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Bank of Japan Gov. Masaru Hayami hinted Thursday that the government’s “bridge bank” plan to enable fund flows to continue to sound borrowers at failed financial institutions should also be applied to the nation’s 19 major banks.

Transferring the management of a failed large bank to a new one is considered difficult under the planned scheme because the new financial institution would need a tremendous amount of funds.

Regarding the BOJ’s tactics for restructuring the financial system, Hayami told a news conference that minimizing the impact of bank failures on the system is the most urgent task for the BOJ. “The collapse of Japan’s 19 major banks could have a great influence on the financial system,” he said. “Financial authorities must prevent their failure, especially those which deal in derivatives and have overseas relations.”

While admitting difficulties in financing the transfer of a failed large bank to a new one, Hayami said the bridge bank scheme should be applied to rescuing those banks if possible. “Sudden failures should be avoided,” he said. “Weak institutions should be merged into healthy ones to minimize negative effects on the third party and overseas institutions.”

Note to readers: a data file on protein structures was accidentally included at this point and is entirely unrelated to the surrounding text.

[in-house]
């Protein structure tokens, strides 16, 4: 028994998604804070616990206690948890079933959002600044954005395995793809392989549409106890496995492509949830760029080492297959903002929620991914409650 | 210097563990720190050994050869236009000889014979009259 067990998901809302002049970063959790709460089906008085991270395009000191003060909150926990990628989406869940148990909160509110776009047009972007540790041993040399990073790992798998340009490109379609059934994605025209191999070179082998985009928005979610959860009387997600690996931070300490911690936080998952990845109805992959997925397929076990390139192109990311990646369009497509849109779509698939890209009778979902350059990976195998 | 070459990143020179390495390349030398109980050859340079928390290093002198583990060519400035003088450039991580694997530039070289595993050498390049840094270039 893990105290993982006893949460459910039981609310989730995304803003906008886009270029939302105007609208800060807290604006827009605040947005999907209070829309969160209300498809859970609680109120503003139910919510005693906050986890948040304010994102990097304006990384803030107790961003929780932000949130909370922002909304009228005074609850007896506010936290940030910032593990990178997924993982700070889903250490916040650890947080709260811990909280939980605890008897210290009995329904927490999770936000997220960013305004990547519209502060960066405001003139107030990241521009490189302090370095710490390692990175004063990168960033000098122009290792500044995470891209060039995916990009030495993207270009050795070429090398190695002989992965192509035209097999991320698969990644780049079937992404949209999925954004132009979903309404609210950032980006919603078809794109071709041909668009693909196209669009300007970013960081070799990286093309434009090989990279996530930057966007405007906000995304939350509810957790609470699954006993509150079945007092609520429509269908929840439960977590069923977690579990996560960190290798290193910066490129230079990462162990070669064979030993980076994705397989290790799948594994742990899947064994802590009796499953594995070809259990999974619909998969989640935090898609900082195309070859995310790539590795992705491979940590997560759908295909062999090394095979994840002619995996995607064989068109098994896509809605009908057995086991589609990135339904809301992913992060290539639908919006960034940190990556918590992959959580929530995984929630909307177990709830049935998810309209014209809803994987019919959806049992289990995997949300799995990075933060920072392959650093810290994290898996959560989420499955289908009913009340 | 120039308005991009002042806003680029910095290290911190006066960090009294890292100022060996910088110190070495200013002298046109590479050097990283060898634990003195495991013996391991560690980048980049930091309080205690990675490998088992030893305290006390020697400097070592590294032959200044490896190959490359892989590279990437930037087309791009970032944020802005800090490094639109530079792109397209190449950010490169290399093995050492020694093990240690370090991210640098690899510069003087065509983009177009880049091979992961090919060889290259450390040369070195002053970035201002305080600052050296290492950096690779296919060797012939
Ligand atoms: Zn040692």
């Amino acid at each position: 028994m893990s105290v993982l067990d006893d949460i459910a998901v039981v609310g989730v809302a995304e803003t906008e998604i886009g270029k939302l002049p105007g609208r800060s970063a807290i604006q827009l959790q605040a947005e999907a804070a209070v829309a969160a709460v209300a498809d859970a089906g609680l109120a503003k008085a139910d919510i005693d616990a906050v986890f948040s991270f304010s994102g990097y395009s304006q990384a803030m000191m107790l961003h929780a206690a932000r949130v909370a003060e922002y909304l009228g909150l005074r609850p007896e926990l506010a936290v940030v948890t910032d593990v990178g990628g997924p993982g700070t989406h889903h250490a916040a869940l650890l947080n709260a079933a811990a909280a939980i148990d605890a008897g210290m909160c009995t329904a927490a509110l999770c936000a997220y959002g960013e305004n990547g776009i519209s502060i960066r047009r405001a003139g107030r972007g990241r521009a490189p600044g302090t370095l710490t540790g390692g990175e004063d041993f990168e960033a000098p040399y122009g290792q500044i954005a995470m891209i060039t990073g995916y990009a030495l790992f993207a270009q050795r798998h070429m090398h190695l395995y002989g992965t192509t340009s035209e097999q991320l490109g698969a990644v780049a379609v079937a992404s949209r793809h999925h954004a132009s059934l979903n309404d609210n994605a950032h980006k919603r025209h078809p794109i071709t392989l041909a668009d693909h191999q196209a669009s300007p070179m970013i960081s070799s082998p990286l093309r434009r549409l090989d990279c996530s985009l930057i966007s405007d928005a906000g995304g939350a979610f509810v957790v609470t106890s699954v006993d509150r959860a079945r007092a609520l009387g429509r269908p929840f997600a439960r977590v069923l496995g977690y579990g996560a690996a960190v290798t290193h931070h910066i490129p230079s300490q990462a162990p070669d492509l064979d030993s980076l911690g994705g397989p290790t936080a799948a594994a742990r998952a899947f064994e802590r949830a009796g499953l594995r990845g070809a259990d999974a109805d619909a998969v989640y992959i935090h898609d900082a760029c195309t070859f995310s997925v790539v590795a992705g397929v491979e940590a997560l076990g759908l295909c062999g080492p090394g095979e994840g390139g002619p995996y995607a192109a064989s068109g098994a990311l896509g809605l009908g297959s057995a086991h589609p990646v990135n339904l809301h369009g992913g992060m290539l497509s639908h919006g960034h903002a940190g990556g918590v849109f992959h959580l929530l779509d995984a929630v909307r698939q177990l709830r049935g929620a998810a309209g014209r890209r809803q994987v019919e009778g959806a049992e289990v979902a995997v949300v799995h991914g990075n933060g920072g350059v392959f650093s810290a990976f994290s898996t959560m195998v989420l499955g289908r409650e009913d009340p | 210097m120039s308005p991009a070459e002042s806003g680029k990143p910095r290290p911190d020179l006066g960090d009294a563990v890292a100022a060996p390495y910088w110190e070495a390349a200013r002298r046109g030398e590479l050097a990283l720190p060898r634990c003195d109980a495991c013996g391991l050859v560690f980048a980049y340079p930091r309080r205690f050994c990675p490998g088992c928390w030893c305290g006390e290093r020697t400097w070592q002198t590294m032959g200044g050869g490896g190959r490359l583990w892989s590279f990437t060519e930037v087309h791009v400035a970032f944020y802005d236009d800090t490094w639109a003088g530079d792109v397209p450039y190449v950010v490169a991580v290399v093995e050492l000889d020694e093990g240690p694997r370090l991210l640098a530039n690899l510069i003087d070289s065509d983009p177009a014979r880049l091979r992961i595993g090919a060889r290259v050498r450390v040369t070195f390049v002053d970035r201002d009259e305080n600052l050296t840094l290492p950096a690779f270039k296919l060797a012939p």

On foreign exchange rates, the BOJ chief expressed his view that the current yen rate can be termed “unfavorable” or “too low” in light of the nation’s economic fundamentals and its large current account surplus. “Although I’m not in a position to comment on this, the foreign exchange rate of a country’s currency should correspond to that country’s economic power,” he said.

On the recent plunge in shares of Japanese banks on the Tokyo Stock Exchange, Hayami said uncertainties over the proposed merger between the Long-Term Credit Bank of Japan and Sumitomo Trust & Banking Co. were impeding the recovery of market confidence.

Although Hayami did not specifically name the LTCB, he said the controversy over the merger is one of the factors that explain the difficulties 19 major banks are suffering in regaining credit both at home and abroad.

Meanwhile, Hayami admitted the central bank’s responsibility for causing the bubble economy in the late 1980s and mismanaging its aftermath in the early 1990s. “In the late 80s, people had the illusion that the economy would grow forever,” he said. “I can’t deny that such a sentiment made it difficult for us to change our easy monetary policy at the time.”

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